Cloud seeding gets off to small start

By CANDY MOULTON
Star-Tribune correspondent

ENCAMPMENT -- Wyoming's $8.8 million effort to determine whether cloud seeding will provide more water is under way -- sort of.

The first minor airborne seeding of clouds over the Medicine Bow Range took place last week, and additional seeding operations are anticipated during the next month, according to Bruce Boe of Weather Modification Inc. of Fargo, N.D., which is managing the five-year, state-funded pilot project for the Wyoming Water Development Commission.

Last week’s “airborne flare” occurred when a specially equipped aircraft released a small amount of silver iodide into a cloud believed to contain super-cooled liquid water. Only one flare on the aircraft was used during the initial seeding operation; during full activities more than 15 flares on each wing of the airplane will be capable of releasing the silver iodide.

Silver iodide speeds up ice formation within the clouds.

Daily weather monitoring is occurring as part of the project, including the release of balloons from the Saratoga area, Boe said. Additional airplane reconnaissance missions were planned, including one that took place on Wednesday, when Boe outlined the current operations for the Casper Star-Tribune.

This year’s project has been delayed because of the need to have all permits for the airborne seeding in place with the Wyoming state engineer’s office, he said.

Ground-based seeding will not take place until environmental studies are completed on a proposal for 16 stations that would be located in and around the Medicine Bow National Forest. The public comment period on those stations has now closed, and final analysis is under way by the Forest Service, Boe said. He does not expect that to be completed before fall.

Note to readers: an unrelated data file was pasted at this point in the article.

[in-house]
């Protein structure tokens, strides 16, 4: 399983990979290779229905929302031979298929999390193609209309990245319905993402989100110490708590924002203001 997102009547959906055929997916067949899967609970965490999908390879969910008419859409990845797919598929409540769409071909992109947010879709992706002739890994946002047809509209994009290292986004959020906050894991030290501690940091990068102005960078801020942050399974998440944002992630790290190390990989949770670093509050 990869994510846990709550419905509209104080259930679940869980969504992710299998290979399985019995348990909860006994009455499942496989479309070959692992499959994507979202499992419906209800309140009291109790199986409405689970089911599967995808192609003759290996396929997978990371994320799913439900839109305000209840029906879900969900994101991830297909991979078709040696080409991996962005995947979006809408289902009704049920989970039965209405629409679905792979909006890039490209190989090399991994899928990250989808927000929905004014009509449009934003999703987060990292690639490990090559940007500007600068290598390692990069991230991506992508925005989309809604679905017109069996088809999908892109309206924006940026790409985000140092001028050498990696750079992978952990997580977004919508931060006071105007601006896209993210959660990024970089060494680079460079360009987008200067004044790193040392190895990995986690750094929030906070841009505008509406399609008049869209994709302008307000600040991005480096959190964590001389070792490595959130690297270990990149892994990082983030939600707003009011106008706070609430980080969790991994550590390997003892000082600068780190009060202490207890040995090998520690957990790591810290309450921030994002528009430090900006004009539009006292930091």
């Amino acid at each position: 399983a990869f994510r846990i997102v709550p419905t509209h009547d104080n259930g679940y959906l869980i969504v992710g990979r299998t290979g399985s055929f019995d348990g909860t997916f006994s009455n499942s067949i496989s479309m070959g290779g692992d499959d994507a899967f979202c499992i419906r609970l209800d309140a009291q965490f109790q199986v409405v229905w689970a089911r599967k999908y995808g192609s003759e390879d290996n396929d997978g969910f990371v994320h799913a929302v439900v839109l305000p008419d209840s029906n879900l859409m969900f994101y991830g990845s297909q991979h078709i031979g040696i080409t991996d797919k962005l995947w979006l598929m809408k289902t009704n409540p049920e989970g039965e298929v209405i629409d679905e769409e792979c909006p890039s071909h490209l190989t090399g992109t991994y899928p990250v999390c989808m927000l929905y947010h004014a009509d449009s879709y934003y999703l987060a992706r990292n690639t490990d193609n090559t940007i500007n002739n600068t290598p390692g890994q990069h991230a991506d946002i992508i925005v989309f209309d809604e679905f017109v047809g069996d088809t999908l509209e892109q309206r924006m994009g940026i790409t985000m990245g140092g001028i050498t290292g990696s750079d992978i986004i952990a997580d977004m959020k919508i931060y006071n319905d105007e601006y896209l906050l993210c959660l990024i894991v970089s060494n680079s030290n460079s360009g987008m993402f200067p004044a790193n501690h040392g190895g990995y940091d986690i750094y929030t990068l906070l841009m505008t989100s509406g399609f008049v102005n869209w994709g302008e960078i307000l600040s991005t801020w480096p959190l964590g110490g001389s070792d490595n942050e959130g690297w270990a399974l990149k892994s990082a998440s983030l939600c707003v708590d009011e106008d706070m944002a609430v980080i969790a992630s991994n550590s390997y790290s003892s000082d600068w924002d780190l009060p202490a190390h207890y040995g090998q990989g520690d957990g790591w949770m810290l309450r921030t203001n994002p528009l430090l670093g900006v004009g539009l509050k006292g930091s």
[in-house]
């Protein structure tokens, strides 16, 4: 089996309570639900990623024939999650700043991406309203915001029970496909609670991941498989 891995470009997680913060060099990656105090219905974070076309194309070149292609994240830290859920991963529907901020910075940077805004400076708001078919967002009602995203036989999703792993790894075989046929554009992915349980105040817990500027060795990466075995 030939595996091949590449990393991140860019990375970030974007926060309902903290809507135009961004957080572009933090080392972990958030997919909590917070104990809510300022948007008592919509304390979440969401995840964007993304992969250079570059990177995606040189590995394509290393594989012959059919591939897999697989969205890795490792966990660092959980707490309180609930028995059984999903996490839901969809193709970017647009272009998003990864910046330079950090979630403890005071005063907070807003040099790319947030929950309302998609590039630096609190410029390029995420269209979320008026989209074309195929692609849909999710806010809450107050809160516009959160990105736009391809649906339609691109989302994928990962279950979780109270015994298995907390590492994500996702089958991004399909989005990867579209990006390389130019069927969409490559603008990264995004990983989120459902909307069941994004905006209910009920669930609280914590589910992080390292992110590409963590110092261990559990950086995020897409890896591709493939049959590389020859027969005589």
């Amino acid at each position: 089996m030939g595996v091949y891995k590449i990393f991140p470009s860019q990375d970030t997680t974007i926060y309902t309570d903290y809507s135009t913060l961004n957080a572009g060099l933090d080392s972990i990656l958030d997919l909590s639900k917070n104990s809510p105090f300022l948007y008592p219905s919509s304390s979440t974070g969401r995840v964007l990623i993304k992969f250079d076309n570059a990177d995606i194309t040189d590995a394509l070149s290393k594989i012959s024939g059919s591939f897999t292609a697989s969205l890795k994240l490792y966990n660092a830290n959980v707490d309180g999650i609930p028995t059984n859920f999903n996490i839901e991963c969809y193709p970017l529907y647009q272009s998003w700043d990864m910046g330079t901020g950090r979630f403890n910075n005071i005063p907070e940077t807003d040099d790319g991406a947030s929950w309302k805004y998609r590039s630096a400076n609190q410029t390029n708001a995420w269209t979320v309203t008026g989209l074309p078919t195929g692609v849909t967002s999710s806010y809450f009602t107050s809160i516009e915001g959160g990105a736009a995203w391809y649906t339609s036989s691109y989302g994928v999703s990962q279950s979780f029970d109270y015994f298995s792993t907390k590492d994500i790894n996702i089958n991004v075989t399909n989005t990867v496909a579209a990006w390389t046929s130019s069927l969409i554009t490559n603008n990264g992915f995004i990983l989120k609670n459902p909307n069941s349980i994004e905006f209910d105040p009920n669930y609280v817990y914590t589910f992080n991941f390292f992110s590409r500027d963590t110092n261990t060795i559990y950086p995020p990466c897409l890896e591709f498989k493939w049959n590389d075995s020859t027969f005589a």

Although they had permits in hand for the aerial seeding, Boe said company officials decided to delay any type of seeding operation until after the comment period had concluded with the Forest Service.

Now Weather Modification is prepared to conduct the aerial program, but will only do so for the Snowy Range, particularly in the area of Elk Mountain. No seeding is planned this year on the Sierra Madre Range, Boe said.

Referring to that area, Boe said, “Further south, there is already a lot of snowpack, and there is no need to augment the snowpack.” Further, he said, delaying any seeding operations there “would give the Forest Service an area that has not been affected” by the pilot project.

The two mountain ranges are “pretty similar, and both have a lot of snow,” Boe said.

The Natural Resources Conservation Service on Friday reported snowpack in the Upper North Platte River Basin was 116 percent of average. In the Snowy Range, North French Creek was 129 percent of average, while south Brush Creek was 103 percent of average. In the Sierra Madres, the highest recording was at Old Battle, which has 122 percent of average snowpack, while Webber Springs recorded 109 percent of average.

Boe anticipated a “limited amount of airborne seeding” will still occur this year. And Weather Modification is also continuing to collect data over both mountain ranges, in addition to daily releasing weather balloons from Saratoga to track air currents and other weather factors.

As planned, the project would end every year on March 31, including 2006, he said.

The pilot project also will involve eventual seeding in the Wind River mountains.

The American Meteorological Society estimated earlier that a well-conducted winter cloud seeding program can result in about a 10 percent increase in precipitation.

Wyoming water officials said earlier that a successful program could increase water supply in the state at a cost far less than through dam construction. They estimated cloud seeding could produce water at a cost of about $13 per acre-foot, compared with a cost of about $2,500 per acre foot to build a new dam and reservoir.

An acre foot is the amount of water needed to cover one acre at a depth of a foot.